If you’re tired of cleaning road grime and mud off of your bikes after driving, consider a bike cover for RV’s. These durable covers feature clear plastic for the taillights, meaning unobscured turn signals and brake lights for safety and a patented split-back design for easy installation and removal. The 2-year warranty ensures peace of mind, and a reflective logo heightens visibility. These are a great accessory for your on-the-go lifestyle and will prolong the life of vulnerable bike parts like chains and seats.
December 5, 2011
Classic Accessories Class B RV Covers are gaining in popularity as more and more people decide to go with less costly and more fuel efficient Class B RV’s over more traditional Class A’s and Class C’s. Class B RV’s offer a nice compromise between spaciousness, cost and fuel usage. They are built on common van chassis, letting manufacturers take advantage of lower costs on these more heavily-produced underpinnings. If you have a Roadtrek, Airstream, Sprinter or Pleasure-way, I have four different sizes that can accomodate pretty much any make and model.
December 2, 2011
RV’s are among the most expensive things a person can buy, after a home. While trailers can be had for less than $10k, true RV’s, powered vehicles like Class A’s and Class C’s, can easily surpass $100K if bought brand new. RV’s are expensive for a number of reasons; they are very large, requiring large amounts of materials. They are not sold in the volume of cars and trucks, meaning that fixed production costs are distributed over a smaller number of units. Large Class A’s are essentially a bus chassis that is then transformed into the final product; it is practically a custom, rather than mass-produced, job. Further, large engines are expensive to design and produce. Everything about an RV is big, and big generally means expensive.
Keeping all this in mind, and I should point out that ‘why are rv’s so expensive’ is the number one RV-related question on the major search engines, it is evident that RV owners should use an RV cover. Anyone who has had to replace their roof on an RV can tell you that spending a few hundred dollars every 3-4 years is much more cost-effective. Rubber roofs are used on an estimated 85% of all RV’s. Anyone who has seen a rubber ball left out in the sun has seen the results: rubber cracks, and then your roof leaks. Class C covers, class A covers, truck camper covers, whatever you have, you should cover it. Protect your investment with an RV cover and avoid expensive repairs down the road.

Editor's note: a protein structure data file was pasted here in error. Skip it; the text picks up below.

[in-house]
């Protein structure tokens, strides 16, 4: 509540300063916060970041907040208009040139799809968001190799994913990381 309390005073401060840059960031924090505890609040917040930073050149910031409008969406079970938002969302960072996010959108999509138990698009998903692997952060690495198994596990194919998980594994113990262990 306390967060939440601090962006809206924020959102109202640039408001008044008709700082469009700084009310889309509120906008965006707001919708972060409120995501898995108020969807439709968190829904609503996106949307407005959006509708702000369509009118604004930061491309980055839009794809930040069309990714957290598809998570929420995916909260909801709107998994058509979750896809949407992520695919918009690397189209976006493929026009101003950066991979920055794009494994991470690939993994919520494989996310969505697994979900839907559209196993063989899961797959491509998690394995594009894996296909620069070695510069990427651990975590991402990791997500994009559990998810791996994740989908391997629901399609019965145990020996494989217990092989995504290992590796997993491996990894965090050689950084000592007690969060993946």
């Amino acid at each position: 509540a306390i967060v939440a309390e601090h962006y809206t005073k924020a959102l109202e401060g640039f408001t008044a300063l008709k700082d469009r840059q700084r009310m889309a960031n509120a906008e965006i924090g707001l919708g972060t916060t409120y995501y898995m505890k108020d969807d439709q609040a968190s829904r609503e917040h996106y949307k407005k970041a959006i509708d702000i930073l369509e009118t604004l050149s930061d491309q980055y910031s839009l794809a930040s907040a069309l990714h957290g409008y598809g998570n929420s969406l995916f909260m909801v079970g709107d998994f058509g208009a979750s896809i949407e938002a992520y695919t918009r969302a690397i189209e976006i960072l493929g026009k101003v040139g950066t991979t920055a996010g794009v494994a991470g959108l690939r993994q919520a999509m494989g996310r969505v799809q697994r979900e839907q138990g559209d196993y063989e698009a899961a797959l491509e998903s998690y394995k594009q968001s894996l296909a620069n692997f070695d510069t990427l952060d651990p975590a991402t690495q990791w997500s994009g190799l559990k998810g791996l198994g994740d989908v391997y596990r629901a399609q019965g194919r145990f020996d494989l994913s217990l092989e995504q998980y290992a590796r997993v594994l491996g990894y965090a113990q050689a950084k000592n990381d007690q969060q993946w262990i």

September 29, 2011
Ripstop is a method of weaving fabric that makes it harder for tears to occur and spread compared with traditional weaving techniques. Basically, threads are woven in a cross-hatch pattern with thicker threads interspersed with the thinner base material. Ripstop techniques are used in fabrics intended for hard use, like battle dress uniforms and protective clothing for firefighters, or those with tear characteristics are critical to functionality, like parachutes, hot air balloons and parasails.
Now on to covers. Large covers in particular are prone to tearing due to the increased surface area that is exposed to exterior forces like wind and rain water weight. RV covers in particular are greatly at risk of tearing due to the surface area issues, their relatively high weight and the risk of snagging on ladders, bumpers, AC units, etc.
Polypropylene and Tyvek covers were among the first types of materials used to make RV covers due to their low cost; unfortunately, these materials tear relatively easily and are difficult to repair after doing so. Polyesters and Sunbrella came next, woven materials that are much stronger than polypropylenes and capabable of being repaired with needle and thread. But, they are made of a standard weave in that once a tear is made, it is likely to increase in size quickly due to the natural stresses on any RV cover.
Enter Ripstop. Ripstop RV covers are much more tear-resistant than standard polyesters with increased durability and tensile strength. Small tears will not become big ones should you snag the cover on something. The cover will be able to support its own weight indefinitely, even with a weakened panel. It’s really pretty cool, actually. Anyone who has replaced their RV cover every season can tell you that!